Ideology and Distrust. Social psyche of the Germans and their belief that the outcome of the First World War was a temporary setback. The post-Paris states were saisonstaaten and were partly populated by Germans. This alarmed the French particularly and increased the disunity among the former Allies.
Disunity Among Former Allies. The Allies had common
goals but their approaches differed. The emergence of an international
ideological divide, cutting across national pre-occupations, further complicated
matters. Intensified ideological divisions sharpened social conflicts,
ultimately paralyzing Europe.
The short-term causes must include:
Ensure that you have a good understanding of each of the
long-term and short causes of the Second World War.
THE HISTORICAL DEBATE
The debate concerning the causes of the Second World War started immediately, that is as early as 1945. This was induced by the capture of large quantities of German documents and further stimulated by the verdicts at the Nuremburg trials. And for the first decade after the war, historians largely accepted the Nuremburg verdict: the Germans bore sole responsibility for the war and its horrendous short-term legacy. For example, this is clearly the thesis of Elizabeth Wiskemann, The Rome-Berlin Axis (1949), and Alan Bullock, Hitler, A Study in Tyranny (1952).
The only issue under debate was the so-called "appeasers" who were portrayed as stupid, pathetic and frightened. Perhaps the most important example is Sir Winston Churchillís The Gathering Storm (1948); whose subtitle reads as follows: "How the English-speaking peoples through their unwisdom, carelessness and good nature allowed the wicked to rearm." There are of course numerous other examples.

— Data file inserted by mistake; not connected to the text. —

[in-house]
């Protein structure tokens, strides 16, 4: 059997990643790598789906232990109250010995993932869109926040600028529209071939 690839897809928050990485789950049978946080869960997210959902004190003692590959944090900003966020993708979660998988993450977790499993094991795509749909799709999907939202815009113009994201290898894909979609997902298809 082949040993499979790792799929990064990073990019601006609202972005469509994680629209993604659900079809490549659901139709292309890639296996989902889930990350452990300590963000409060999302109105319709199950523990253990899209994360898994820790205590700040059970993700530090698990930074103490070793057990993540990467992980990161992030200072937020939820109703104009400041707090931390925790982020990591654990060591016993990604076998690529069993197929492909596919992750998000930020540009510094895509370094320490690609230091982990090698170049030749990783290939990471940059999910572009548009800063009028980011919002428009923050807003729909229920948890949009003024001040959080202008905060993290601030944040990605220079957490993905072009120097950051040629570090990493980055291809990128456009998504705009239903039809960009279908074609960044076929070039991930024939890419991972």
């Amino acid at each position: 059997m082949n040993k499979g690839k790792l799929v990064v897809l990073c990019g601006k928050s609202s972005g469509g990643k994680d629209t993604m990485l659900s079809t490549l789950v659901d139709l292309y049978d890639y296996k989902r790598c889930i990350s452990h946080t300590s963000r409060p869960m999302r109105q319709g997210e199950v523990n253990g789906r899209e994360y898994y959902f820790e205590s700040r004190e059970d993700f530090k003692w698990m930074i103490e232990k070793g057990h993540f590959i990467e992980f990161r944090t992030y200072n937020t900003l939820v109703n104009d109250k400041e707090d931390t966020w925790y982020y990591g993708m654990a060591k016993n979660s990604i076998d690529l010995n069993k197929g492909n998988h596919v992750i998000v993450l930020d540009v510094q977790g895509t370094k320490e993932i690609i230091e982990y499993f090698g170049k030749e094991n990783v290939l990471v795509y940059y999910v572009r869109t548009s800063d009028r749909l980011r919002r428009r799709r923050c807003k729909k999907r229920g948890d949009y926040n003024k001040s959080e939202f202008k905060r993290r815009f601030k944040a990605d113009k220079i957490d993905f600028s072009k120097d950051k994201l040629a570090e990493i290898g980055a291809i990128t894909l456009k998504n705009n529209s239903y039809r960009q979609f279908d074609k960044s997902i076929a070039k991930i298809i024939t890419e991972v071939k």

German historians, on the other hand, emphasized Hitlerís rise to power and his unstable power base. The lack of support from German electorate, the shabby political intrigues, use of intimidation, the ramshackle party structure, and the resistance against the Naziís were recurring themes. A major refocus in West German historiography took place following the publication of Fritz Fischerís Griff nach der Weltmacht in 1961. This book which sparked the so-called Fischer controversy, was published in English in 1967. In the wake of the controversy, West German historians returned to a critical examination of the recent German past: with an emphasis upon social structures.
At about the same time, the so-called Taylor controversy flared in Britain and the United States. This resulted from the publication of A.J.P. Taylorís The Origins of the Second World War (1961). Taylor added two ingredients to the debate:
The massive reaction to Taylorís thesis was predictable.
The debate widened considerably with most emphasis upon Hitlerís intentions
and the relevance of his writings and speeches. Other issues included German
rearmament; the German economy; British and French policy (reappraisal